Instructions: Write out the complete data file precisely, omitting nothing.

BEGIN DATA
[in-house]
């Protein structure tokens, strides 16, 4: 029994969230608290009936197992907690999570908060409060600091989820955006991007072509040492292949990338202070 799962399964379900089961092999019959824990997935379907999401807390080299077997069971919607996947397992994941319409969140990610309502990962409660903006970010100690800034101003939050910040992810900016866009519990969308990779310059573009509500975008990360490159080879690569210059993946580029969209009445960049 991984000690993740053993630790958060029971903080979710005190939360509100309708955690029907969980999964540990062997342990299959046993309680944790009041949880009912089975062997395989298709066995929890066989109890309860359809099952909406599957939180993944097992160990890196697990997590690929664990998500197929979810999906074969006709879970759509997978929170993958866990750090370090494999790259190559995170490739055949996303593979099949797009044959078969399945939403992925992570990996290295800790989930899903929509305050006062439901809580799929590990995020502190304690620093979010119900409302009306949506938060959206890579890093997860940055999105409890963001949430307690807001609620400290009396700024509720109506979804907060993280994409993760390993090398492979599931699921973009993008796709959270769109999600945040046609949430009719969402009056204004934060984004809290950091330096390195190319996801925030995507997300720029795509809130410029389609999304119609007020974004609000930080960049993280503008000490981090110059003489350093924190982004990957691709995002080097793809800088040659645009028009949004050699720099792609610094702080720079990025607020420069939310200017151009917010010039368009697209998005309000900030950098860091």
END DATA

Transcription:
[in-house]
């Protein structure tokens, strides 16, 4: 029994969230608290009936197992907690999570908060409060600091989820955006991007072509040492292949990338202070 799962399964379900089961092999019959824990997935379907999401807390080299077997069971919607996947397992994941319409969140990610309502990962409660903006970010100690800034101003939050910040992810900016866009519990969308990779310059573009509500975008990360490159080879690569210059993946580029969209009445960049 991984000690993740053993630790958060029971903080979710005190939360509100309708955690029907969980999964540990062997342990299959046993309680944790009041949880009912089975062997395989298709066995929890066989109890309860359809099952909406599957939180993944097992160990890196697990997590690929664990998500197929979810999906074969006709879970759509997978929170993958866990750090370090494999790259190559995170490739055949996303593979099949797009044959078969399945939403992925992570990996290295800790989930899903929509305050006062439901809580799929590990995020502190304690620093979010119900409302009306949506938060959206890579890093997860940055999105409890963001949430307690807001609620400290009396700024509720109506979804907060993280994409993760390993090398492979599931699921973009993008796709959270769109999600945040046609949430009719969402009056204004934060984004809290950091330096390195190319996801925030995507997300720029795509809130410029389609999304119609007020974004609000930080960049993280503008000490981090110059003489350093924190982004990957691709995002080097793809800088040659645009028009949004050699720099792609610094702080720079990025607020420069939310200017151009917010010039368009697209998005309000900030950098860091």